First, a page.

Max Lucado says that “fear, at its center, is about a perceived loss of control.” I’m not sure that I’m willing to concede that every fear is about a loss of control, mainly because I want to hold onto some of my own irrational fears, but I do think he’s right. And I for one, can say that when I have lost control, that I don’t deal with the situation very well, and want to get control back as soon as I possibly can, by either trying to get away or trying to wrest some control back.  Think about all the problems that the presidential candidates want us to be concerned about. Nearly every one of them is about things that we don’t have control over, seem to have lost control over, never had control over, but their solutions all seek ways to give us back control, or at the very least the appearance of having some control.  And that is the biggest problem with fear and control, Lucado says, because when we have lost control, when we are fearful, then we seek control and safety becomes our god. It becomes the thing we search after and seek, rather than seeking after God, and even worse it means we seek the risk-free life, and you cannot have lots of things, including faith and love, without being willing to take risks, without risking losing it all.  When we feed our fears, we starve our faith, Lucado says, but when we feed our faith, our fears will starve.  After all, as I’ve said before we talk about taking leaps of faith, not leaps of safety, and so it’s not really about not being afraid, but of moving past those fears to try something new, to do something new, to take a step closer to God.  And that leads us back to the passage from Matthew we just heard.

The passage starts with an interesting line that’s really easy to overlook, and that is that we are told that Jesus made the disciples get into a boat.  So right away, the disciples have lost control of the situation, which will lead them to be more fearful, and why does Jesus have to make them get into the boat? Because last time they got into a boat with Jesus, which happens in chapter 8, they encounter an enormous storm and they fear for their lives, and Jesus calms the storm for them. So they’re a little reluctant to have to go back out on the water, something most of us can probably sympathize, and this time they also know that Jesus won’t be with them if they encounter another storm. But the first step was to work past this initial fear and to go back out in the boat.  I think that’s important to remember because they had to get past this first initial fear to even go out on the water, and I think they all deserve a little credit for that.  But when they are out on the water, the thing they feared the most, what they were most concerned about, happens again and another storm rises up.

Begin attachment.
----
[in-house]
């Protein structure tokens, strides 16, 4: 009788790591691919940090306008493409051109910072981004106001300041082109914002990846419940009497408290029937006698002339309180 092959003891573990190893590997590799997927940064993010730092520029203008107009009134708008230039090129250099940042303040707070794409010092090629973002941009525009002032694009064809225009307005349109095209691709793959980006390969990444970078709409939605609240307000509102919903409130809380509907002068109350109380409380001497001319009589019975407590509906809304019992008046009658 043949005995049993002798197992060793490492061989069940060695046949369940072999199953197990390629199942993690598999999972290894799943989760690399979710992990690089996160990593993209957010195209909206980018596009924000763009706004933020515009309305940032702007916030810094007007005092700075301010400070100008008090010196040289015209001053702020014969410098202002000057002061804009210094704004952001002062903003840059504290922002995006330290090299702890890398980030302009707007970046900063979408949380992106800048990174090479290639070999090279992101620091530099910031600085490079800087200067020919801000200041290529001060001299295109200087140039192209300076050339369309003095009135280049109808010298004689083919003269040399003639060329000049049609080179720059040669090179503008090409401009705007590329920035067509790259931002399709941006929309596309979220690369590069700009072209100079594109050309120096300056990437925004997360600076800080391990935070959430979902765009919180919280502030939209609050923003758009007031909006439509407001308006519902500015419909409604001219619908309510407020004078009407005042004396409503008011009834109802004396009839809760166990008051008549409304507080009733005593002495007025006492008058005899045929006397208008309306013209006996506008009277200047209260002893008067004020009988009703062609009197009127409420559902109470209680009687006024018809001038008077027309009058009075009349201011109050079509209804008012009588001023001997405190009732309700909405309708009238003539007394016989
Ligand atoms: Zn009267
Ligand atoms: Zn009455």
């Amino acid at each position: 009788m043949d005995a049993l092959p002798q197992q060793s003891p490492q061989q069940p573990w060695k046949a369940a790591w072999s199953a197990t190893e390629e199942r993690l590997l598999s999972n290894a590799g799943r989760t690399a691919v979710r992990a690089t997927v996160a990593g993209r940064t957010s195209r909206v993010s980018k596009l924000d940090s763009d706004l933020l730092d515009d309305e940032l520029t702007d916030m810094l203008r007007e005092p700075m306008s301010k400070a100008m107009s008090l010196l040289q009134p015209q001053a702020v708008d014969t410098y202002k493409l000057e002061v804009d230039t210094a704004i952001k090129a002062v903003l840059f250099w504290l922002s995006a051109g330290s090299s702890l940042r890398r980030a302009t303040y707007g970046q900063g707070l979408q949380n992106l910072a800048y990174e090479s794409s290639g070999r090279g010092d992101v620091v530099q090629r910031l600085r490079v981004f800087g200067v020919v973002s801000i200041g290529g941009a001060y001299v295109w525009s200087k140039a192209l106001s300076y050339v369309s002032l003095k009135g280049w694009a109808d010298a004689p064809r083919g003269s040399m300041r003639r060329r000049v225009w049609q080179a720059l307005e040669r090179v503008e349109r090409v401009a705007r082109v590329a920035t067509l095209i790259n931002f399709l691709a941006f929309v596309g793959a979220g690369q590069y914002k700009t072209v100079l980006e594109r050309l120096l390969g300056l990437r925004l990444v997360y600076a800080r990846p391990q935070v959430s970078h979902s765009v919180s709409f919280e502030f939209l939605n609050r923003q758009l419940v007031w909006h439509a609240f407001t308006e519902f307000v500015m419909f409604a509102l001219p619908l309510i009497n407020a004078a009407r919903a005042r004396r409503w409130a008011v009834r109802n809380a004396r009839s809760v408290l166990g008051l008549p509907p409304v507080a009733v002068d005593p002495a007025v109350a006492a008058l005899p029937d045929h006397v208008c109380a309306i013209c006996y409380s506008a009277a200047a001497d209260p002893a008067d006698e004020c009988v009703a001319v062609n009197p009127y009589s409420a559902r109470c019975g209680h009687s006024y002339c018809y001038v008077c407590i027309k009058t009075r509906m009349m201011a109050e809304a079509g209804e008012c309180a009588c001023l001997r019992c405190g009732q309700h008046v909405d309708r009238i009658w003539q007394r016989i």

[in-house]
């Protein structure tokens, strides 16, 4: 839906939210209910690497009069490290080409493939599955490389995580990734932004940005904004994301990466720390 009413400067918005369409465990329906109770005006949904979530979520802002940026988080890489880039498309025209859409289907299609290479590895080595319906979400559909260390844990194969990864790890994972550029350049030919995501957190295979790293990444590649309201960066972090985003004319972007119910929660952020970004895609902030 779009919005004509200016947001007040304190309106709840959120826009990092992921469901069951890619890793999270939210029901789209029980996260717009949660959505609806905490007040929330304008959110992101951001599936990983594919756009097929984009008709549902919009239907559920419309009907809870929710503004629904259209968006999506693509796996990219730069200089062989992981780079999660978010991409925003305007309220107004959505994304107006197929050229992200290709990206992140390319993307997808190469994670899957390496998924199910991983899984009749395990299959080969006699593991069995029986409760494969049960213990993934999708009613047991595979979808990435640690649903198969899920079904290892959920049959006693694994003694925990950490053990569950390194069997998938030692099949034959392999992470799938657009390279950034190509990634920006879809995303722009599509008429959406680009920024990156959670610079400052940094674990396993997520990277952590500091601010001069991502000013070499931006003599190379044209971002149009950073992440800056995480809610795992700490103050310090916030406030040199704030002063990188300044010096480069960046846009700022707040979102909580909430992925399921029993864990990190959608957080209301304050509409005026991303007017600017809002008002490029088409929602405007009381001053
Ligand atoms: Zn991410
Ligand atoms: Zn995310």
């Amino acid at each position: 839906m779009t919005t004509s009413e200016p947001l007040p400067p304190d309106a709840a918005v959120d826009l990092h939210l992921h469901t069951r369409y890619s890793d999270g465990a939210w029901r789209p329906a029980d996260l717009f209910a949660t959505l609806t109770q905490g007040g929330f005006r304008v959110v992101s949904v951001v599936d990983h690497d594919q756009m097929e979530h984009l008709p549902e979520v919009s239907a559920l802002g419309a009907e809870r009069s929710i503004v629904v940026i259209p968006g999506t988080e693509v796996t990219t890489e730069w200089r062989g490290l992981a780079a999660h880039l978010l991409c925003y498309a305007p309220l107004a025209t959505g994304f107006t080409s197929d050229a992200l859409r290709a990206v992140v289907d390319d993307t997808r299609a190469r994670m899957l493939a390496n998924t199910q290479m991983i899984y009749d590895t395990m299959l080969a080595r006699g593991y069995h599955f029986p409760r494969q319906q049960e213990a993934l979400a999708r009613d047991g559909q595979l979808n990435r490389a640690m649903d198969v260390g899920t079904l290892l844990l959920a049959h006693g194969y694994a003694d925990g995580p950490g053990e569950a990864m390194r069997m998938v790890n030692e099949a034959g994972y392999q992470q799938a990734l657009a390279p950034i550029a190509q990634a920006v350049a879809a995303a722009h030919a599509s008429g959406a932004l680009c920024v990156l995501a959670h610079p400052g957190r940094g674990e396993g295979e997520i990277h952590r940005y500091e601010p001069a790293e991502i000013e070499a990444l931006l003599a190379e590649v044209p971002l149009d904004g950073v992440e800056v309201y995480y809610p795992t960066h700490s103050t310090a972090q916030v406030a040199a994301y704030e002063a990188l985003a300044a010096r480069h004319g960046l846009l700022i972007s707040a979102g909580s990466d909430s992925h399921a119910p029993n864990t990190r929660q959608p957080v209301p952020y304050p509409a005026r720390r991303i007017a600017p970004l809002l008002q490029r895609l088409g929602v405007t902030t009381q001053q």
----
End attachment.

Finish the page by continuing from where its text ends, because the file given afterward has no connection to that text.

So here’s the bad news. Just because you work through one fear, doesn’t mean that you are home free, and it doesn’t mean that what you are afraid of won’t happen, even if you are working on moving past it.  Because the disciples feared a storm, and they got a storm, and then they see this strange figure walking towards them out on the water. Now I think they really have every reason to be afraid, and the entire story is set-up to make them afraid, but then Jesus says “take heart, it is I; do not be afraid.”

My oldest daughter has one of the biggest hearts I know.  She even looks out for and helps people who are mean to her, and so it’s not surprising that she was the one who proposed collection teddy bears for the fire department.  But she is also the most hesitant of the two, and so has to constantly work to move past those fears to do things she really wants to do, but is really afraid to do, even when that fear is so real, even when doing it makes you even more afraid, and you can even see it in the pictures.  But it’s these little victories over her fears that gives her more courage and more ability to go out and do more. (and I did have permission to tell her story) It’s not really about not being afraid, but really about moving past and through that fear to something bigger and better.  One of the big phrases in the business world right now is about leaning in, based on a book by Sheryl Sandberg, the COO of Facebook. When we are afraid, we lean back, we shy away, we pull away, but when we lean in we put an entirely different face to the world. When we pull back the world pulls back, but when we lean in, the world leans in too.